In addition, the reviewers congratulated Russell-Wood on what we may acknowledge as his main accomplishments—the three foremost novelties contained in this book:
The first accomplishment is his decision to organize the data available about the Portuguese Empire around “connections, interactions, and movement,” as Olsen puts it.14 In doing so, he “reframed Portuguese imperial history to focus on the dynamics and exchanges from which the interconnected transnational networks of the mercantile era emerged.”15 One possible explanation for this choice is the fact that “the Portuguese did not create a large colony of settlement outside Brazil, and Brazil was itself overshadowed by the larger and more dramatic story of American colonization. Instead of the big colonies, Portugal flourished by connections and by trade.”16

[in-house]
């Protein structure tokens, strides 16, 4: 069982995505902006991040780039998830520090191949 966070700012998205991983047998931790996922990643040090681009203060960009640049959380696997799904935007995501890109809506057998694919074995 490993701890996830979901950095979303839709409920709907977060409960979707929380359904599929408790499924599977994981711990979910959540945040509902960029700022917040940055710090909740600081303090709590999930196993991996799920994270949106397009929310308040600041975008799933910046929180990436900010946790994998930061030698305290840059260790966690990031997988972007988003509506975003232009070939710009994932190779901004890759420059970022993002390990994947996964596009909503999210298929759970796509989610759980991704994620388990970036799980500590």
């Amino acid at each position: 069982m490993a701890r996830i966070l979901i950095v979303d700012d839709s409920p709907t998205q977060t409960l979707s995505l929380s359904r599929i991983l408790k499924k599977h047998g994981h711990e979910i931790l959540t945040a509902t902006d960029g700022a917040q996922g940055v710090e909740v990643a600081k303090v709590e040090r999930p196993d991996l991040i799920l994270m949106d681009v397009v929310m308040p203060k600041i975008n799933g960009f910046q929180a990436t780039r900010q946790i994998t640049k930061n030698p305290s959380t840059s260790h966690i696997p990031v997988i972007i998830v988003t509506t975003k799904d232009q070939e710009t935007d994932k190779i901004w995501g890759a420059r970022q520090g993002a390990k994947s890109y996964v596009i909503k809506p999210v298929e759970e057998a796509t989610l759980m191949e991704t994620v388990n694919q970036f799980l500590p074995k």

This idea was not entirely new among scholars, however. Works had already appeared describing the role played by the Portuguese in the circulation of certain products. There is, for instance, an essay devoted to the subject of botany, published in 1986 by a highly reputed Portuguese agriculture expert, José Mendes Ferrão: “We are still missing an all-encompassing work about the influence of the discoveries on agriculture, in the new and old worlds, as far as the borrowing and introduction of new plants is concerned, along with their circulation and the paths that they followed throughout the world. How they were transformed from unknown crops into essential ones, with a great economic and social impact in certain regions.”17 And he goes on to give examples: wheat, sugar, spices, and lists of exotic plants “which the Portuguese came across and spread throughout the world during the 15th and 16th centuries.”18 Ferrão’s ideas were to be disseminated later on at an exhibition at the Jardim-Museu Agrícola Tropical in 1992, followed by another exhibition of posters, entitled “The Adventure of Plants and the Portuguese Discoveries,” which was taken to different venues during the 1990s and gave rise to a small catalogue translated into several languages, including Chinese.19 We can also mention the book Plantas e o conhecimento do mundo nos séculos XV e XVI by Isabel Castro Henriques and Alfredo Margarido, which made it possible to position matters relating to the spread of scientific knowledge within a deeper and more varied context, examining the cultural scene of that time in a careful dialogue with anthropology. In fact, these two authors based their work on the important contributions made by other historians, such as Barradas de Carvalho, Luís Albuquerque, Luís Filipe Barreto, R. Hooykaas, and J. Silva Dias.